Once upon a time in the old Tubeworld Dynamic website, I speculated on the reason why Superman didn't come to the rescue of the TV version of the World Trade Center on September 11th, 2001. The Toobworld splainin was that Superman was already dead in the TV Universe, having died from Krypton radiation poisoning in the early sixties. (This was after he rescued a couple of characters from the TV series 'Crime Story' from an atomic test site.)
But Russell T. Davies gave us a TV concept that would have meant the Twin Towers were doomed even if Superman had been alive: fixed points in Time.
Here's a splainin from the Doctor Who Wiki:
The Laws of Time were connected to the concept of "fixed points" in time -- events and/or individuals who have such a long-standing impact on the timeline that no one, not even Time Lords, were allowed to interfere with their natural progression. The Doctor, while free to interfere in alien invasions and save planets in most cases, cannot interfere/interact with these fixed points. Examples include Jack Harkness after his rejuvenation by Rose Tyler (DW: Utopia (although the Doctor nonetheless shared several adventures with him), the destruction of Pompeii by the Vesuvius volcano (DW: The Fires of Pompeii, and the death of explorer Adelaide Brooke (DW: The Waters of Mars).
The case of Brooke marks one of the only times the Doctor has intentionally interfered with a fixed point, under the rationale that, being the last surviving Time Lord, the Laws of Time were now his to command. Ultimately, he is unable to prevent Brooke from committing suicide, thereby allowing the timeline to unfold, with only a few minor changes. (DW: The Waters of Mars) However, the 2009 Dalek Invasion of Earth, despite the fact it led to Brooke becoming a fixed point in time, was not, itself, a fixed point and therefore the Doctor was able to stop it from continuing. (DW: Journey's End).
The resolution of the Last Great Time War, which involves the destruction of Gallifrey, has been "time locked", rendering it technically an unalterable -- and inaccessible -- point in space and time. Nonetheless, Dalek Caan was able to circumvent the restriction and retrieve Davros, though at the cost of his sanity. (DW: The Stolen Earth/Journey's End)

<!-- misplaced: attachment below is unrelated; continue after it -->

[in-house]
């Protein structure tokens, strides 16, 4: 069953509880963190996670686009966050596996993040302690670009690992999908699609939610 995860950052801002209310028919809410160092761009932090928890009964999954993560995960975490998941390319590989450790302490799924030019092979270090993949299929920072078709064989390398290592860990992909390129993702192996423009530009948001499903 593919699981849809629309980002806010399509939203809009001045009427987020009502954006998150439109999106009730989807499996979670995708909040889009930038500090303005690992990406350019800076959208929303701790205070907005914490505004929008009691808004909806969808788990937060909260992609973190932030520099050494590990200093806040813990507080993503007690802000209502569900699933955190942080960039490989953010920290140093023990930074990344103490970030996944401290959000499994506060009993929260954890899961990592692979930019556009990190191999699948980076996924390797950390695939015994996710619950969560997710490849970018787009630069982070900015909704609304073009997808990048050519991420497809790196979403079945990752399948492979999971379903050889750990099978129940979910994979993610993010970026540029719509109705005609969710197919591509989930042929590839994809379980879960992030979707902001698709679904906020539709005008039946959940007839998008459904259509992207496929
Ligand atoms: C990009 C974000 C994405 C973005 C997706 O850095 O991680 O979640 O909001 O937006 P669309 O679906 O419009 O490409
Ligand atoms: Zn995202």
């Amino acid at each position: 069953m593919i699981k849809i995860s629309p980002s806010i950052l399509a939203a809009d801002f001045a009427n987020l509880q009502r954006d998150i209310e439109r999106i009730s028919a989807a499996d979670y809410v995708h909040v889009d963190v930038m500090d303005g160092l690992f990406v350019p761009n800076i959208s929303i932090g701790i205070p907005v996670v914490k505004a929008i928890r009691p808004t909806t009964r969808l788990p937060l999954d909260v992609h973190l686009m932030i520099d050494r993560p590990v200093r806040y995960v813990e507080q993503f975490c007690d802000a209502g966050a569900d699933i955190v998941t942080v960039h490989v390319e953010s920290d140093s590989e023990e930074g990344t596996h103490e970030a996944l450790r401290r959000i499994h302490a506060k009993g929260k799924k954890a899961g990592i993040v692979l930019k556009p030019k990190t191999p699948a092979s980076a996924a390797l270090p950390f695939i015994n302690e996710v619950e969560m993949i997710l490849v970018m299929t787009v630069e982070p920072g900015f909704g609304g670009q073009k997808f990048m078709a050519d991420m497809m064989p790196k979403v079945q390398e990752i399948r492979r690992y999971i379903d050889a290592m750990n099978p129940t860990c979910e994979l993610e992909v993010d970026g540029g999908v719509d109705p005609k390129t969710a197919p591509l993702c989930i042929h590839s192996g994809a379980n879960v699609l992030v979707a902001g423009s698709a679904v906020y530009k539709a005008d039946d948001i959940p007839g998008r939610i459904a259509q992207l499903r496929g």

The Time Lords themselves once sanctioned what could be the greatest-ever attempt at interfering with a fixed point in time, when they assigned the Doctor the task of preventing the creation of the Daleks. The Laws of Time, however, remained intact as the Doctor did not do so. (DW: Genesis of the Daleks)
Exactly what constitutes a fixed point in time is unclear. For example, the birth of Earth religious leader Jesus Christ was a major event in the cultural evolution of the planet Earth, so much so its common calender was dated from his estimated year of birth, and innumerable aspects of human civilization related to worship of the man. Yet the Doctor once claimed to have influenced the birthplace of Jesus, who was born in a barn due to the inn in Bethlehem having no rooms; the Doctor said he'd gotten the last room at the inn. (DW: Voyage of the Damned). However, much like the eruptions of Vesuvius, it may have been simply a case of the Doctor experiencing a predestination paradox and being part of the natural progression of events.
Makes your head hurt, don't it?
So this is why there's no fantasy rewind for events like the collapse of the Twin Towers, the explosion of the Challenger space shuttle, the sinking of the Titanic, the assassinations of Lincoln, the Kennedys, Gandhi, and Dr. King.....